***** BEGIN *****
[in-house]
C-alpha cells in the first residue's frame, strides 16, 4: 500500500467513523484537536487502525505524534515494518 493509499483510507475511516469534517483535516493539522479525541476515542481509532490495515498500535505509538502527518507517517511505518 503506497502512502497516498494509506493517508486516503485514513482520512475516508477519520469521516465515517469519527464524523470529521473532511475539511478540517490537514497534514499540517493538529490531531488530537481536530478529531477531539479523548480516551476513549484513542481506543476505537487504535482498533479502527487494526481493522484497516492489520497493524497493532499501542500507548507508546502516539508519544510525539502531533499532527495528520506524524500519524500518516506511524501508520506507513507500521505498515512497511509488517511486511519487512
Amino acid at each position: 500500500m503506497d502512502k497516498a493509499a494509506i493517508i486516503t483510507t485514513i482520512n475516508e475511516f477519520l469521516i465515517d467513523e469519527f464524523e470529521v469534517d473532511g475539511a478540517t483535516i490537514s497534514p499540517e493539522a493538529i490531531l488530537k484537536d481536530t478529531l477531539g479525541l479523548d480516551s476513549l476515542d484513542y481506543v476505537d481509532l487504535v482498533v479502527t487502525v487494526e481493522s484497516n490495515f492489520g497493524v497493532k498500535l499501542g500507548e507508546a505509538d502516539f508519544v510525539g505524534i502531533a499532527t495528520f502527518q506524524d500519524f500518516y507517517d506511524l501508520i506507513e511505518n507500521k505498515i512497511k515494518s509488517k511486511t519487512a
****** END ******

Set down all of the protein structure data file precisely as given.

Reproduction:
[in-house]
C-alpha cells in the first residue's frame, strides 16, 4: 500500500467513523484537536487502525505524534515494518 493509499483510507475511516469534517483535516493539522479525541476515542481509532490495515498500535505509538502527518507517517511505518 503506497502512502497516498494509506493517508486516503485514513482520512475516508477519520469521516465515517469519527464524523470529521473532511475539511478540517490537514497534514499540517493538529490531531488530537481536530478529531477531539479523548480516551476513549484513542481506543476505537487504535482498533479502527487494526481493522484497516492489520497493524497493532499501542500507548507508546502516539508519544510525539502531533499532527495528520506524524500519524500518516506511524501508520506507513507500521505498515512497511509488517511486511519487512
Amino acid at each position: 500500500m503506497d502512502k497516498a493509499a494509506i493517508i486516503t483510507t485514513i482520512n475516508e475511516f477519520l469521516i465515517d467513523e469519527f464524523e470529521v469534517d473532511g475539511a478540517t483535516i490537514s497534514p499540517e493539522a493538529i490531531l488530537k484537536d481536530t478529531l477531539g479525541l479523548d480516551s476513549l476515542d484513542y481506543v476505537d481509532l487504535v482498533v479502527t487502525v487494526e481493522s484497516n490495515f492489520g497493524v497493532k498500535l499501542g500507548e507508546a505509538d502516539f508519544v510525539g505524534i502531533a499532527t495528520f502527518q506524524d500519524f500518516y507517517d506511524l501508520i506507513e511505518n507500521k505498515i512497511k515494518s509488517k511486511t519487512a